Let's make start toward cleaner society| Professor Kira Matus 31 Jul 2019
Professor Kira Matus, Associate Head of Division of Public Policy, HKUST
The recent Extinction Rebellion movement in the UK protested against climate breakdown, biodiversity loss and the risk of social and ecological collapse.
Protesters called for policies that can achieve a net zero carbon footprint by 2025, one of the 17 sustainable development goals agreed by world leaders at the United Nations in 2015.
Meeting these goals requires more than addressing climate change.
Sustainable development is a balance between the needs of the environment, society and economy in order to maintain a quality standard of life for both present and future generations.
Many countries, including the UK, have implemented goal-specific measures in a bid to achieve the 17 goals, with voluntary national reviews to see if the measures are effective.
According to the Sustainable Cities Index compiled by global design, engineering and management consulting firm Arcadis, Hong Kong ranked ninth worldwide in 2018, down from eighth in 2015, and five places behind Singapore.
We need to think about the specific hurdles to becoming a more sustainable city. Creating such a society demands thinking and planning on longer, generational scales of decades (or more).
This is a major challenge for our businesses that focus on maximizing short-term profits. We can't build a sustainable economy if we're only planning and conceptualizing on a quarterly or annual basis.
There is growing recognition that investments in climate adaptation and mitigation will be unavoidable - but, if done well, they may bring many benefits.
The second challenge comes from how sustainability is conceived of here.
Many here assume anything to do with environmentally-friendly practices comes with a cost and will hurt profits.
But they fail to see that by incorporating sustainable measures into their businesses, there's an opportunity for innovation, in turn helping to improve efficiency and save costs.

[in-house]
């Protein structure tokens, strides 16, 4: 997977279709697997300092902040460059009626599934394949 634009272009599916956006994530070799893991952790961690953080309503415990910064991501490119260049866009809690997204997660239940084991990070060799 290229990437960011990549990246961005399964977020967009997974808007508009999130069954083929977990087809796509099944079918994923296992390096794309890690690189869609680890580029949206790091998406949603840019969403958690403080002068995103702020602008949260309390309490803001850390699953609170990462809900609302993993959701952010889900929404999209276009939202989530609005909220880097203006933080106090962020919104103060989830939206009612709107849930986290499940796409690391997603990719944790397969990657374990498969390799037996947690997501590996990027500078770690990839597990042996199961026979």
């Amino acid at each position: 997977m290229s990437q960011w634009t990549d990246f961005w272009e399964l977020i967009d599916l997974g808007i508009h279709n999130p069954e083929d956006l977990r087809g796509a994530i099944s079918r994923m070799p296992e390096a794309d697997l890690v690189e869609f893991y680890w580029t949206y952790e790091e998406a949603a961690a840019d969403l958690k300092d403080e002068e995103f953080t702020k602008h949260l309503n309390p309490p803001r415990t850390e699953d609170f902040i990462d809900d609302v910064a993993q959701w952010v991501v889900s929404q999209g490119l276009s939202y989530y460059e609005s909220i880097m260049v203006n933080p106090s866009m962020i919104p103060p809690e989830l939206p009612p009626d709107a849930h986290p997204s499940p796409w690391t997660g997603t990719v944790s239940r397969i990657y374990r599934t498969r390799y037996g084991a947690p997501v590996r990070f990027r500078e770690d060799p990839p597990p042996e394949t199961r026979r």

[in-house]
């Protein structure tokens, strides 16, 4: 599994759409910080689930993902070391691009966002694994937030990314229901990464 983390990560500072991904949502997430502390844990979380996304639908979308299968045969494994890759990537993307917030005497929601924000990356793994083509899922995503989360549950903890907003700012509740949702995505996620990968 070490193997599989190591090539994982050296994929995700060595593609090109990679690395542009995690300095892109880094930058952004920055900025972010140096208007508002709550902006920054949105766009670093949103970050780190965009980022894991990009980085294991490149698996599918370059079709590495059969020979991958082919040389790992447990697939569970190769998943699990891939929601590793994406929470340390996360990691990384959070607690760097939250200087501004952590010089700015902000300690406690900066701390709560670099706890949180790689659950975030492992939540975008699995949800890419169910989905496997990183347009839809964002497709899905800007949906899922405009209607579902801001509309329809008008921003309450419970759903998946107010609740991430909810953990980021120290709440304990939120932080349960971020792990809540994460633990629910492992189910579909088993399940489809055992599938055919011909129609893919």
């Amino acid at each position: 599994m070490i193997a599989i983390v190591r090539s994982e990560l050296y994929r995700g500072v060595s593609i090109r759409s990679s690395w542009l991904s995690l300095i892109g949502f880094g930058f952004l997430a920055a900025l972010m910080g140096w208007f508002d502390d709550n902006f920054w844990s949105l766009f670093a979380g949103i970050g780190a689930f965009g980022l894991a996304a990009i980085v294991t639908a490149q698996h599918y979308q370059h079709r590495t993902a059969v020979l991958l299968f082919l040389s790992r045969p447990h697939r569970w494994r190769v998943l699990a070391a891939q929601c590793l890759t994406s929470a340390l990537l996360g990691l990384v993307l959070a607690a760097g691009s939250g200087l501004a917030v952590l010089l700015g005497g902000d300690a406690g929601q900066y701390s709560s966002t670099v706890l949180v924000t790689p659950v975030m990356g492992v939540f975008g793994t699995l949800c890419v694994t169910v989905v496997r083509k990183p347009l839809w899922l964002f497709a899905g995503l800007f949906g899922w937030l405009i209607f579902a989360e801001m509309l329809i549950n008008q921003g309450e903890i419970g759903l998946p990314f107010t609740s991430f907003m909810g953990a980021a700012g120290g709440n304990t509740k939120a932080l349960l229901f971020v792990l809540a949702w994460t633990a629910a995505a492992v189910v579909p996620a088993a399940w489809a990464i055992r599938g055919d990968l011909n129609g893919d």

There is a huge opportunity in developing new models and business practices that could provide important strategic advantage now and in the long term.
My previous co-authored research has pointed out that achieving sustainable consumption and production in urban settings requires profound systemic changes and transitions.
It is important to involve non-traditional stakeholders that are generally not included in urban planning processes, such as consumer organizations, retailers and supermarkets to advocate for more sustainable consumption behavior.
A change of norms, rules (both formal and informal), laws, policies and governance systems should go hand in hand to make this work.
I'm optimistic that Hong Kong can make strides in transforming its economy into a sustainable one.
There is tremendous energy at the ground level to support innovative, sustainable businesses and community projects.
We can start undertaking small-scale initiatives that experiment with social organization and sustainable lifestyles.
The city's economy is focused on finance, logistics and retail services.
Hong Kong can transition into a cleaner society through relatively less costly, more adaptable changes in business practices and consumption behaviors.
It can strive to be a model and incubator of technologies and initiatives that will become engines of large-scale social change.
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